News Release

A fifth of European Red List flora and fauna species may be at risk of extinction

Study reaffirms threats associated with land use changes; highlights unexpectedly large proportion of invertebrates at risk

Peer-Reviewed Publication


A multi-taxon analysis of European Red Lists reveals major threats to biodiversity


The Crau Plain Grasshopper (Prionotropis rhodanica) is Critically Endangered and endemic to the Crau steppe in southern France. It is threatened by changes in the grazing regime of its habitat.

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Credit: Axel Hochkirch, CC0 (

A new analysis of 14,669 threatened species of plants and animals found in Europe reveals that about one fifth face the risk of extinction, and that agricultural land-use change poses a significant threat to these species. Axel Hochkirch of the Musée National d’Histoire Naturelle, Luxembourg, and colleagues present these findings in the open-access journal PLOS ONE on November 8, 2023.

The variety of species of living things—biodiversity—is declining around the world, as more and more species face the risk of extinction. Many efforts, including some by governments and nonprofit organizations, aim to reduce the loss of biodiversity. The success of these efforts relies on a comprehensive understanding of threats to different species in different locations.

To help deepen such understanding, Hochkirch and colleagues conducted an analysis of all 14,669 species of European vertebrates, invertebrates, and plants included in the International Union for Conservation of Nature's Red List of Threatened Species, which is widely considered to be the most comprehensive source of extinction threat information. These species account for about 10 percent of all animals and plants found on land or in freshwater or marine environments in Europe.

The researchers found that about 19 percent of the 14,669 species face the threat of extinction, including 27 percent of plants, 24 percent of invertebrates, and 18 percent of vertebrates. While conservation attention tends to focus on vertebrates, this analysis suggests that the proportion of invertebrates at risk of extinction greatly exceeds the latest estimates from the Intergovernmental Science-Policy Platform on Biodiversity and Ecosystem Services—an international organization involving dozens of member countries.

The analysis also reaffirms major threats to European biodiversity, including changes in agricultural land-use resulting in loss of habitats, overexploitation of biological resources, pollution, and residential and commercial development.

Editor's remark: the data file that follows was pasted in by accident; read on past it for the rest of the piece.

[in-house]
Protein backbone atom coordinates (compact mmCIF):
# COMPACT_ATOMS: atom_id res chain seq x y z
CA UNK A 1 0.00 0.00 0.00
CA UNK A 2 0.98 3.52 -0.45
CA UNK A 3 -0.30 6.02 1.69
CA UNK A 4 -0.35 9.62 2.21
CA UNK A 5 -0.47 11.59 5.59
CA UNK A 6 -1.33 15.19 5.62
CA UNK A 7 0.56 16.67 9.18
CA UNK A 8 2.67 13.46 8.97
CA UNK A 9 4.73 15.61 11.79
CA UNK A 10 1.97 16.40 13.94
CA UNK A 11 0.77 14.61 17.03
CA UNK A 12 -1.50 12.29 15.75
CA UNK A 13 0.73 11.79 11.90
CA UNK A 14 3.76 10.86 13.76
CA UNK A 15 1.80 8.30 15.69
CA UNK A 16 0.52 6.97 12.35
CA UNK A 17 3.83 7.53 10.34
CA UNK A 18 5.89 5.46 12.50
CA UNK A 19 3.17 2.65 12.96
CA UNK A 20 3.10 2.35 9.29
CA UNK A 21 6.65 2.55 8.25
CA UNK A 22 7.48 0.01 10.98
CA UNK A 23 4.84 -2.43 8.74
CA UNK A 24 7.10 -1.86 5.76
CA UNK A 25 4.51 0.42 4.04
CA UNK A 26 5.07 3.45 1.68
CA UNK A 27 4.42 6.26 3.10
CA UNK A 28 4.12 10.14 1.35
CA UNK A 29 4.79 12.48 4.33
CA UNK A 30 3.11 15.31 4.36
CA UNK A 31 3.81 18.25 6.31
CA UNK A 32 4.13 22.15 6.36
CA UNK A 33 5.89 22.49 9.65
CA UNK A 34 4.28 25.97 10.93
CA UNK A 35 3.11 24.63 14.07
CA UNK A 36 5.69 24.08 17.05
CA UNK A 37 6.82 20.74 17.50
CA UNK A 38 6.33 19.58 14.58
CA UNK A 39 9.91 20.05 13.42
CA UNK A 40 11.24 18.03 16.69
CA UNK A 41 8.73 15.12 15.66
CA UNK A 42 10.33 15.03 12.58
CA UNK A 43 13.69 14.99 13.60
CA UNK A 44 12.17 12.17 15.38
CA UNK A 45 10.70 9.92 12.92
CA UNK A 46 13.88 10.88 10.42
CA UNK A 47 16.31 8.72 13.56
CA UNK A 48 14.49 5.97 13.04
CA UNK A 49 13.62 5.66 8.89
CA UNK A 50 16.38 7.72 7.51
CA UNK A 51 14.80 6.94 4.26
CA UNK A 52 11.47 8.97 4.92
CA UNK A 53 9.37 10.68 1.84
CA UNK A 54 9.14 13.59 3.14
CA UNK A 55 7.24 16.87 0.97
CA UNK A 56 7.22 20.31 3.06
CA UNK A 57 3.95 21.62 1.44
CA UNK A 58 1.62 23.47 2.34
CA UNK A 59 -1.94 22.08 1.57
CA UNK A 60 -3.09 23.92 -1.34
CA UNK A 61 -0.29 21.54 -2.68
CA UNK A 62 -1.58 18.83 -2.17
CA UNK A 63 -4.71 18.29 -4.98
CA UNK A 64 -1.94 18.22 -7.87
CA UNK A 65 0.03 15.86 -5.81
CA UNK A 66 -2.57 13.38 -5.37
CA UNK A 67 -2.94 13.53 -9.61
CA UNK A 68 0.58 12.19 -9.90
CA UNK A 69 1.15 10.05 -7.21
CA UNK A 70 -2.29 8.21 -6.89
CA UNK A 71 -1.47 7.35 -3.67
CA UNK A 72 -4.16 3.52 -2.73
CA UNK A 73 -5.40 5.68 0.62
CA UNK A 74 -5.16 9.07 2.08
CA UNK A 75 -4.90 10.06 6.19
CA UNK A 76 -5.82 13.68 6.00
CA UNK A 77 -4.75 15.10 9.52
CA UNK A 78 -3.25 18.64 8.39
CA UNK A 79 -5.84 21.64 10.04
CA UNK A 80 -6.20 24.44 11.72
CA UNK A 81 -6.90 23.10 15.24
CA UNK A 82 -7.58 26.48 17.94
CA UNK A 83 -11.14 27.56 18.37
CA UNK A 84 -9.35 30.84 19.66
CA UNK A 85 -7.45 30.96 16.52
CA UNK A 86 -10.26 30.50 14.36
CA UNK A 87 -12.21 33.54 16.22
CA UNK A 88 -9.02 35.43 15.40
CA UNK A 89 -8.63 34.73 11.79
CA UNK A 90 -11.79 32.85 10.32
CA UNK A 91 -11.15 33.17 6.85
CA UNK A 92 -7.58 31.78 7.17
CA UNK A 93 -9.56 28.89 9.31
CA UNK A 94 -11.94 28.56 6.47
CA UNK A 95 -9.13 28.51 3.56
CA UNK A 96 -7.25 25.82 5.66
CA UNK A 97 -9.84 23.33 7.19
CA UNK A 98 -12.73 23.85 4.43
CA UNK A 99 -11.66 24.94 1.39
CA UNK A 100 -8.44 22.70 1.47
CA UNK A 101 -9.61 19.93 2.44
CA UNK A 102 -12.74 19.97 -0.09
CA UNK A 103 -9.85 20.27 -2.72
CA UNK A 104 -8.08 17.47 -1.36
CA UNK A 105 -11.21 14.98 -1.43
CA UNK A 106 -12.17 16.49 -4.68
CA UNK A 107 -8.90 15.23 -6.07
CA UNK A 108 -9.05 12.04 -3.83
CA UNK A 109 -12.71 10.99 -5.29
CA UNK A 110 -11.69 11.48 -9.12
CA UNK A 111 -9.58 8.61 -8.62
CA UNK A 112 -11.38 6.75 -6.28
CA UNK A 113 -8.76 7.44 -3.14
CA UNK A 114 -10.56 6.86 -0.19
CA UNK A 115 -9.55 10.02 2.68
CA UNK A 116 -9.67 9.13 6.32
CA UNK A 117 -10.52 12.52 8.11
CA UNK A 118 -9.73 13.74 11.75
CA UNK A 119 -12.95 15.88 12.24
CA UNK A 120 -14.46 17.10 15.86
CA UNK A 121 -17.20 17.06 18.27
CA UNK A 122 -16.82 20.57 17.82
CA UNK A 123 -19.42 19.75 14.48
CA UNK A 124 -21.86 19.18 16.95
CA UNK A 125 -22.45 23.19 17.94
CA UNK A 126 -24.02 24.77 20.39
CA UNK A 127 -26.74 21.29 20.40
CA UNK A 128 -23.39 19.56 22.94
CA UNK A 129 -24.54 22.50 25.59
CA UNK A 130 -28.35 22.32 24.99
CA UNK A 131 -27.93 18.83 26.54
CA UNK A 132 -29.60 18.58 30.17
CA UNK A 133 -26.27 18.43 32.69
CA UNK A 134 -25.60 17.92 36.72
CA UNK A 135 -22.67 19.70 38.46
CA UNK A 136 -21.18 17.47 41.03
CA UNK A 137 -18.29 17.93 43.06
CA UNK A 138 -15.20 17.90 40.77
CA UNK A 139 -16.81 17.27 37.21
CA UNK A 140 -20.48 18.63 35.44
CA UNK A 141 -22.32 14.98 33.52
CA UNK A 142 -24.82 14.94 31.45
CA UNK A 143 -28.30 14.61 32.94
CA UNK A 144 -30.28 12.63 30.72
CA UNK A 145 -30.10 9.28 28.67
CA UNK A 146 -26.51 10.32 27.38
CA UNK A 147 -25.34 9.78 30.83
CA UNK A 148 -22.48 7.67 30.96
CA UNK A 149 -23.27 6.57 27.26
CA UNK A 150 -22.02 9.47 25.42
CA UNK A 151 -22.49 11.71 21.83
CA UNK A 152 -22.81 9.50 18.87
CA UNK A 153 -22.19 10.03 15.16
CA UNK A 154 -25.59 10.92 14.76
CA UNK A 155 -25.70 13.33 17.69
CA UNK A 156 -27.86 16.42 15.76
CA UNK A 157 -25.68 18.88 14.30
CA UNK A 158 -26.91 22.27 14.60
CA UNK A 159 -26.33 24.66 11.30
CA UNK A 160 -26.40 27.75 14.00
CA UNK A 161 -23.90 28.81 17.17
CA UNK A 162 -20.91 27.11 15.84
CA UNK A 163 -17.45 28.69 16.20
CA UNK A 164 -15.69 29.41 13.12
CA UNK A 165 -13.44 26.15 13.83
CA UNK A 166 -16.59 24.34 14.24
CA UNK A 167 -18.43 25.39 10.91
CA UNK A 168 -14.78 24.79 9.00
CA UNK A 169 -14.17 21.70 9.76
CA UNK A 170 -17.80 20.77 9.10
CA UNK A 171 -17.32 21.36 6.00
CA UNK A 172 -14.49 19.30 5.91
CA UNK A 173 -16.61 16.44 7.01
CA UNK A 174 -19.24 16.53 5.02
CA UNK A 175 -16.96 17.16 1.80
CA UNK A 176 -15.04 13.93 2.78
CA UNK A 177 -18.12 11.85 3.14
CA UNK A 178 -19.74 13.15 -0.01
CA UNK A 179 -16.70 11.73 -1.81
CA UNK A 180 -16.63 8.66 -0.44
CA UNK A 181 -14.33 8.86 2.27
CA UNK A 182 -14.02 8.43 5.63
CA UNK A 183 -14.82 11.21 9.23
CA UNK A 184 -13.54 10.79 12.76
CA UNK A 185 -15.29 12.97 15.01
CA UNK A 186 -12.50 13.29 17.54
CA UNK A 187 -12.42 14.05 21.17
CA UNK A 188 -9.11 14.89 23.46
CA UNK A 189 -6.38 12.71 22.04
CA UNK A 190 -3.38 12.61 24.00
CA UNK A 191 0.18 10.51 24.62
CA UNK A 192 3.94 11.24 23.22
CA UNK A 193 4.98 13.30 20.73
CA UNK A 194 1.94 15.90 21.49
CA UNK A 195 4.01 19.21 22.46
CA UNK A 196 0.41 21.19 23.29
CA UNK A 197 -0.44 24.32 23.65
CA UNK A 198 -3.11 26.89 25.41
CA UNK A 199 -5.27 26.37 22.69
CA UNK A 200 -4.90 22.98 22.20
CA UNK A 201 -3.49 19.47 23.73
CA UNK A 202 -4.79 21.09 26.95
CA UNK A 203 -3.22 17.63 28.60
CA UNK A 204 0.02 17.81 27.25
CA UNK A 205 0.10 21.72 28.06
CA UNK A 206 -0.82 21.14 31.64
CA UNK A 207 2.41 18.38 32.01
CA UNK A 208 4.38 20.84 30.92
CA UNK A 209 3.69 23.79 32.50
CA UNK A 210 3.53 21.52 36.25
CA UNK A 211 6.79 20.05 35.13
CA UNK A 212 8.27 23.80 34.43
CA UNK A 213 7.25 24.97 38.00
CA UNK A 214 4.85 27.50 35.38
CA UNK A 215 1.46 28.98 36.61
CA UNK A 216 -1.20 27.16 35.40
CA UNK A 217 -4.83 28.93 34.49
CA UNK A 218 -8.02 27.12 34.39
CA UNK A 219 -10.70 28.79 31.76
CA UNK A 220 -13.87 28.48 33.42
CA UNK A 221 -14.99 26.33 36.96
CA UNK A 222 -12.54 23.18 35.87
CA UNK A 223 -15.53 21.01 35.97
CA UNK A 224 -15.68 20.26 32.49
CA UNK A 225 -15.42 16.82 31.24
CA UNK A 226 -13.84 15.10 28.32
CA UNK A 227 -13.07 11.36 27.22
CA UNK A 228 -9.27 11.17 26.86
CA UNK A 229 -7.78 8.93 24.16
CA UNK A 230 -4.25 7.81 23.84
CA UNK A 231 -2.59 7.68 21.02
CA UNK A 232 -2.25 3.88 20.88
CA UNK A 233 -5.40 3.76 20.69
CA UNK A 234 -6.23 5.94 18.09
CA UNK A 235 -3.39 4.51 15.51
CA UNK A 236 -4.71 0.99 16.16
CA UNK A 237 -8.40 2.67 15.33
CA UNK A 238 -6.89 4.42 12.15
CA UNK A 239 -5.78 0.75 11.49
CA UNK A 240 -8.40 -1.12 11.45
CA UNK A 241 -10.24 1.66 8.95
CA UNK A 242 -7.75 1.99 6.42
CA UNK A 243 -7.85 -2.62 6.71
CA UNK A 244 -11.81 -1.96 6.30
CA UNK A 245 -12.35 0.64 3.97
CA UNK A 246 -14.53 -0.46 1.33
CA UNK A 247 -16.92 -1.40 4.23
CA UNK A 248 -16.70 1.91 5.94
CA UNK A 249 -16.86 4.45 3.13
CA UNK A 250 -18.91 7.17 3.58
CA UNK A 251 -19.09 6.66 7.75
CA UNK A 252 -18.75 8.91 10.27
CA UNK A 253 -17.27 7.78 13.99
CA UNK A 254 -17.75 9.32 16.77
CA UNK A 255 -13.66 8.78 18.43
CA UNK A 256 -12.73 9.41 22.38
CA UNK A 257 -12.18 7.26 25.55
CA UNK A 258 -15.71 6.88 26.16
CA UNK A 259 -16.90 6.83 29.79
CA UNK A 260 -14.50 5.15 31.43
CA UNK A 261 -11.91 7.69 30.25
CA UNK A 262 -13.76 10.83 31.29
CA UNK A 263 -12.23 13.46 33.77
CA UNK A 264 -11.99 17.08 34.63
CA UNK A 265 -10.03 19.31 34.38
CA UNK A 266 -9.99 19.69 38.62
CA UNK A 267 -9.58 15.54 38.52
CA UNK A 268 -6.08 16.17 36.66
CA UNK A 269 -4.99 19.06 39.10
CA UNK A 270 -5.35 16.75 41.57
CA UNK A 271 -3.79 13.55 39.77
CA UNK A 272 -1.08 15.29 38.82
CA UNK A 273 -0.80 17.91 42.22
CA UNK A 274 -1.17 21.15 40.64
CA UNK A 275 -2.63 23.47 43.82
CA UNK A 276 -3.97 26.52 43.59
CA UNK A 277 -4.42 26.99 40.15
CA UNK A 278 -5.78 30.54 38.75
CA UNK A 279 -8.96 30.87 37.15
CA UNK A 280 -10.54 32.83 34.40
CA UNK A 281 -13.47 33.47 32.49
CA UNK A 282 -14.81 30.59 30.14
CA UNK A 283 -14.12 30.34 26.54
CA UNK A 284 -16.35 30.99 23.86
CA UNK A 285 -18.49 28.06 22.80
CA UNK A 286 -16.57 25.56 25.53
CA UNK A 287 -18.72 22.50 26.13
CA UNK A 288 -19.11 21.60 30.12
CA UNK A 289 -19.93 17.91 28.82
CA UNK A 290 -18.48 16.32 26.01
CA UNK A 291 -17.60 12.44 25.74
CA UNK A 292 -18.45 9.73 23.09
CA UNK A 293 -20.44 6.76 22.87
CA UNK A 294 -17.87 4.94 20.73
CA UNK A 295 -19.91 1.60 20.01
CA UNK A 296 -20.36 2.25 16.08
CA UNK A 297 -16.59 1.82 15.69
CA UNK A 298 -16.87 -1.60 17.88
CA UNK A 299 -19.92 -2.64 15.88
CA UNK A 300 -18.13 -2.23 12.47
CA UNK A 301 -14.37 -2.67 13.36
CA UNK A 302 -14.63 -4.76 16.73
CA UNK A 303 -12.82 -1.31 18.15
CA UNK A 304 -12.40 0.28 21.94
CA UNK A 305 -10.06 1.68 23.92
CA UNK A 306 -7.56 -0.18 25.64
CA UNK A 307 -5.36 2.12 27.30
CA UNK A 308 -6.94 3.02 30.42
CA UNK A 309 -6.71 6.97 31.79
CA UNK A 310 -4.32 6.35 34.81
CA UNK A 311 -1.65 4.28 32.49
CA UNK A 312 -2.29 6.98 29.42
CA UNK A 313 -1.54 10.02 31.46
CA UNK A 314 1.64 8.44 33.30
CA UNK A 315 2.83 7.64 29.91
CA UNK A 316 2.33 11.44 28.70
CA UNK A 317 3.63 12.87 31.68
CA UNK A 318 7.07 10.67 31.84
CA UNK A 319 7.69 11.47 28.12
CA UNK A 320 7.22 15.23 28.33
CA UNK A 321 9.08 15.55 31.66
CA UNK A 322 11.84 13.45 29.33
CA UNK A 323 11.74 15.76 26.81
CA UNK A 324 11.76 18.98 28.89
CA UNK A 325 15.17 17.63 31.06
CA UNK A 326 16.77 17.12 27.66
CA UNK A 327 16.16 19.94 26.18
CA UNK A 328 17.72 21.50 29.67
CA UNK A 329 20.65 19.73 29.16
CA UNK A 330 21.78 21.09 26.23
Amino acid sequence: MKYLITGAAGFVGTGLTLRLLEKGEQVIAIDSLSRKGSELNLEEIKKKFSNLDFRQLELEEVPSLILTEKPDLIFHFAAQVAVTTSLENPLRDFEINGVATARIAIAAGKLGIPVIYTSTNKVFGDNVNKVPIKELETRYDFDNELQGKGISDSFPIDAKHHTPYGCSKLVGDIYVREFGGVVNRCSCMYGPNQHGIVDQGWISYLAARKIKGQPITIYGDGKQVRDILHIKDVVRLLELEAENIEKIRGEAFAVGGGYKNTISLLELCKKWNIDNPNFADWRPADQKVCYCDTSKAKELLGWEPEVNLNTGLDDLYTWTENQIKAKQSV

These findings could serve as a baseline for measuring the progress of efforts to counter biodiversity loss. The researchers also call for further action and investment in such efforts, while also highlighting areas where additional research could help guide them. They note that biodiversity is essential for food security, wealth generation, and the future wellbeing of European people.

The authors add: “This comprehensive analysis of 14,669 continental Red List assessments for European animal and plant species suggests that 2 million plant and animal species are threatened with extinction. This result doubles the latest IPBES assumption of 1 million threatened species.”


In your coverage please use this URL to provide access to the freely available article in PLOS ONE:

Citation: Hochkirch A, Bilz M, Ferreira CC, Danielczak A, Allen D, Nieto A, et al. (2023) A multi-taxon analysis of European Red Lists reveals major threats to biodiversity. PLoS ONE 18(11): e0293083.

Author Countries: Luxembourg, Germany, Belgium, UK, Switzerland, Italy, South Africa, Portugal, USA, Taiwan, Bulgaria, Canada, Ireland, Cyprus, The Netherlands, Australia, Spain, Finland, France, Latvia, Austria

Funding: The European Commission (EC) has funded all European Red List projects. Co-funders of some of the assessments were National Parks and Wildlife Service, Republic of Ireland; Ministry of Economic Affairs, Department of Nature & Biodiversity (Ministerie van Economische Zaken, Directie Natuur & Biodiversiteit), the Netherlands; Council of Europe; Office fédéral de l’environnement, Switzerland; Swedish Environmental Protection Agency (Naturvardsverket), Sweden; British Entomological Society, United Kingdom; Ministry of Sustainable Development and Infrastructure, Government of the Grand-Duché of Luxembourg; Ministry of the Environment of the Czech Republic; and ArtDatabanken from the Swedish University of Agricultural Sciences. The funders had no role in data collection and analysis, decision to publish or preparation of the manuscript, but the funding decisions determined the taxa that have been assessed.

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